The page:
Do health and social care services work well for Bangladeshi people

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Summary of report content

Healthwatch Tower Hamlets gathered the views of 638 Bangladeshi people in Tower Hamlets to understand and share their experience of health and social care services. Their findings suggest Bangladeshi residents have a more positive perception of their quality of life than their neighbours of different ethnicities. This includes- 

  • perception of air quality, community safety, involvement in local decision-making, as well as the quality of health and social care services.
  • Bangladeshi young people experience a fair level of mental wellbeing; similar to their peers of other ethnicities.
  • Bangladeshi expectant mothers generally feel that they receive a good service from both consultant-led and midwife-led maternity units. Parents are happy with the service that GPs provide for children.
  • Sexual health services are praised for providing a trustworthy, confidential service.
  • Most patients accessing mental health services had positive experiences with psychotherapists and psychiatrists, whether accessed through hospitals, community mental health teams or other community settings.
  • There is interest among Bangladeshi residents for a Tower Hamlets public health campaign to encourage walking.

The report also found that Bangladeshi population of Tower Hamlets were affected in multiple complex ways by income inequalities and deprivation which included ability to afford exercising facilities and classes, poor dietary choices, financial stress and worry and increased risk of homelessness.

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General details

Report title 
Do health and social care services work well for Bangladeshi people
Local Healthwatch 
Healthwatch Tower Hamlets
Date of publication 
Friday, 30 August, 2019
Date evidence capture began 
Monday, 16 September, 2019
Date evidence capture finished 
Monday, 16 September, 2019
Type of report 
Report
Key themes 
Access
Continuity of care
Cost of services
Food and nutrition
Health inequalities
Health promotion
Health protection
Information providing
Lifestyle and wellbeing
Public involvement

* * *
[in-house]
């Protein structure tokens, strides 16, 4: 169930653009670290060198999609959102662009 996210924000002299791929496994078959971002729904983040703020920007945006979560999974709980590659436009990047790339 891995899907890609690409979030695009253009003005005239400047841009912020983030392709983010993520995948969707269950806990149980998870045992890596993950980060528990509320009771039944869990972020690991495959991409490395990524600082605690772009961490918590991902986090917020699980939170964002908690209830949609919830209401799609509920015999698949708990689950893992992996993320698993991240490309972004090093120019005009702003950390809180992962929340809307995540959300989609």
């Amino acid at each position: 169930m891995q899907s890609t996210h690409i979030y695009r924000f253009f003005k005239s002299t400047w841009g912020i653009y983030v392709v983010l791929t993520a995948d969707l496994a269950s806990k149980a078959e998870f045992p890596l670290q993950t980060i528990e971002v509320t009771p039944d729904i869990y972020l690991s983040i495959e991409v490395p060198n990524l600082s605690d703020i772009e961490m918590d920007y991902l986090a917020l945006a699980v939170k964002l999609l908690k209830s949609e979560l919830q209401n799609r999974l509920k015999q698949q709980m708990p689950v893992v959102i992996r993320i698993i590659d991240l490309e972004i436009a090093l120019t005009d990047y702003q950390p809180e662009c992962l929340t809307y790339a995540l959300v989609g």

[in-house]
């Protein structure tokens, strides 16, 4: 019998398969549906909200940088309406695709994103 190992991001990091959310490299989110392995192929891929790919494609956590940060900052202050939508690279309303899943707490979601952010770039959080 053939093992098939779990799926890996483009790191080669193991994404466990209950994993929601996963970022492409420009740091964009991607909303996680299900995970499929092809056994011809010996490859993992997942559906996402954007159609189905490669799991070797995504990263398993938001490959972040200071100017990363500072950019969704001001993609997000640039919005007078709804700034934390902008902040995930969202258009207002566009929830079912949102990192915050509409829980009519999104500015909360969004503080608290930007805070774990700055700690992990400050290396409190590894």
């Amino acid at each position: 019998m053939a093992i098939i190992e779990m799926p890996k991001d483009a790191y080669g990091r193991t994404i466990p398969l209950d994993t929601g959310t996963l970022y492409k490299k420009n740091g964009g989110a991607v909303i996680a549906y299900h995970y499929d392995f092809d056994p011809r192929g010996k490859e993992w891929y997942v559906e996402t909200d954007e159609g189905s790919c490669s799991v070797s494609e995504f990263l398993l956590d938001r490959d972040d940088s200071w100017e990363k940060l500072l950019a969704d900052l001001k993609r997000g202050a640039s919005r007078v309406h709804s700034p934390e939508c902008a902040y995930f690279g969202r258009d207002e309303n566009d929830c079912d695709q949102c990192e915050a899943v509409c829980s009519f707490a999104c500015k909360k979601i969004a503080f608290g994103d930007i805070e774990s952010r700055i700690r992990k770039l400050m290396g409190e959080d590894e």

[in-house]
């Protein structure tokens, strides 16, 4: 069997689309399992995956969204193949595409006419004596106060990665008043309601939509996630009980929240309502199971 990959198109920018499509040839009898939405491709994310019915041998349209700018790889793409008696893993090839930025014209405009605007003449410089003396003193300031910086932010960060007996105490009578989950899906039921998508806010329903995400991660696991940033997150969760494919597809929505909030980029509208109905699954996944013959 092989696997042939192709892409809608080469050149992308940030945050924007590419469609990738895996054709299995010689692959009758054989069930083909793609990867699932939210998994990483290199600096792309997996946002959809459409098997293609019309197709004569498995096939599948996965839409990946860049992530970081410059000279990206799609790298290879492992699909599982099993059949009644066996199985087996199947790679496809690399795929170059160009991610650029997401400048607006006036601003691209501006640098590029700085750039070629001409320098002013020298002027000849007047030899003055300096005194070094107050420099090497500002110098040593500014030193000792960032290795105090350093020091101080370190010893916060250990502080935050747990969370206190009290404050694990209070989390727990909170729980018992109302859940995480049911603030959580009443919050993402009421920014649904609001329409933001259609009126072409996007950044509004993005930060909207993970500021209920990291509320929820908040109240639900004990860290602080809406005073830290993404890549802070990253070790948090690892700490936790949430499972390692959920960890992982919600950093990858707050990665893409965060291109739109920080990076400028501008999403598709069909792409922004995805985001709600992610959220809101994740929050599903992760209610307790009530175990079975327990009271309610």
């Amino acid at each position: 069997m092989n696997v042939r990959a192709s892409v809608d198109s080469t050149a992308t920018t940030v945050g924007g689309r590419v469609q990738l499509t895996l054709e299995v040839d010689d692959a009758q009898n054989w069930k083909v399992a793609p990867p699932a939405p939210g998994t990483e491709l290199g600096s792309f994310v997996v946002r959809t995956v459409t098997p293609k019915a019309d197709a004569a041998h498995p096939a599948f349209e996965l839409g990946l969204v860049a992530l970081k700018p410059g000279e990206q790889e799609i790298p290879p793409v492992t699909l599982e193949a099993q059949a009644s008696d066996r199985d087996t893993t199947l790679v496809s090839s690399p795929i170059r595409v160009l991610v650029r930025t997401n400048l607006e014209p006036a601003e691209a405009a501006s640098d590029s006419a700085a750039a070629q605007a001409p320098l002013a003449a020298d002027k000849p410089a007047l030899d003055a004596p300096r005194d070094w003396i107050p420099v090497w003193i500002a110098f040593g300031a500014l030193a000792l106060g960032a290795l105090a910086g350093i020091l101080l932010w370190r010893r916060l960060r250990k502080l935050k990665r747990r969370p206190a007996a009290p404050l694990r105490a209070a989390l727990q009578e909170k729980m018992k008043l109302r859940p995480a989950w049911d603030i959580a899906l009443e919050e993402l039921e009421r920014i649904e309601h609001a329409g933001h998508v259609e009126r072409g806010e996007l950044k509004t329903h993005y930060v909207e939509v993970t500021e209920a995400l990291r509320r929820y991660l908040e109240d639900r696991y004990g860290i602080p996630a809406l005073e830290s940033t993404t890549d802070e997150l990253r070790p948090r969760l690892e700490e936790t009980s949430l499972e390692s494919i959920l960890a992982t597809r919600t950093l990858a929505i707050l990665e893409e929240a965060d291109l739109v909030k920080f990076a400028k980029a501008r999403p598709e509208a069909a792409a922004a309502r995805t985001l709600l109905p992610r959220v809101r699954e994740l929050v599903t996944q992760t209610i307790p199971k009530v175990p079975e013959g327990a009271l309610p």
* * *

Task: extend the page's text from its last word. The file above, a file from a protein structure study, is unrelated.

Other information of note about this report 
BME
Healthwatch reference number 
Rep-4736

Methodology and approach

Was the work undertaken at the request of another organisation? 
No
If this work has been done in partnership, who is the partner? 
No
Primary research method used 
Focus group
Survey
Unstructured Interview
User stories
How was the information collected? 
Survey
If an Enter and View methodology was applied, was the visit announced or unannounced? 
N/A

Details of health and care services included in the report

Primary care services 
Dentist (non-hospital)
GP practice
Secondary care services 
Acute services with overnight beds
Acute services without overnight beds / listed acute services with or without overnight beds
Appointments
Dentistry
Maternity
Obstetrics & gynaecology
Sexual health
Mental health services 
Psychiatry / mental health (other services)
Social care services 
Adult social care

Details of people who shared their views

Number of people who shared their views 
638
Age group 
All
Gender 
All
Ethnicity 
Asian / Asian British
Specific ethnicity if known 
Bangladeshi
Sexual orientation 
Heterosexual
Other population characteristics 
Homeless people
Does the information include public's views? 
Yes
Does the information include carer's, friend's or relative's views? 
Not known
Does the information include staff's views? 
No
Types of health and care professionals engaged 
N/A
Does the information include other people's views? 
Yes
What was the main sentiment of the people who shared their views? 
Mixed

Outcomes and impact

Were recommendations made by local Healthwatch in the report? 
Yes
Does the information contain a response from a provider? 
No
Is there evidence of impact in the report? 
No
Is there evidence of impact external to the report? 
No

Network Impact
Relationships that exist locally, regionally, nationally have benefited from the work undertaken in the report
 
Implied Impact
Where it is implied that change may occur in the future as a result of Healthwatch work. This can be implied in a provider  response, press release or other source. Implied impact can become tangible impact once change has occurred.
 
Tangible Impact
There is evidence of change that can be directly attributed to Healthwatch work undertaken in the report.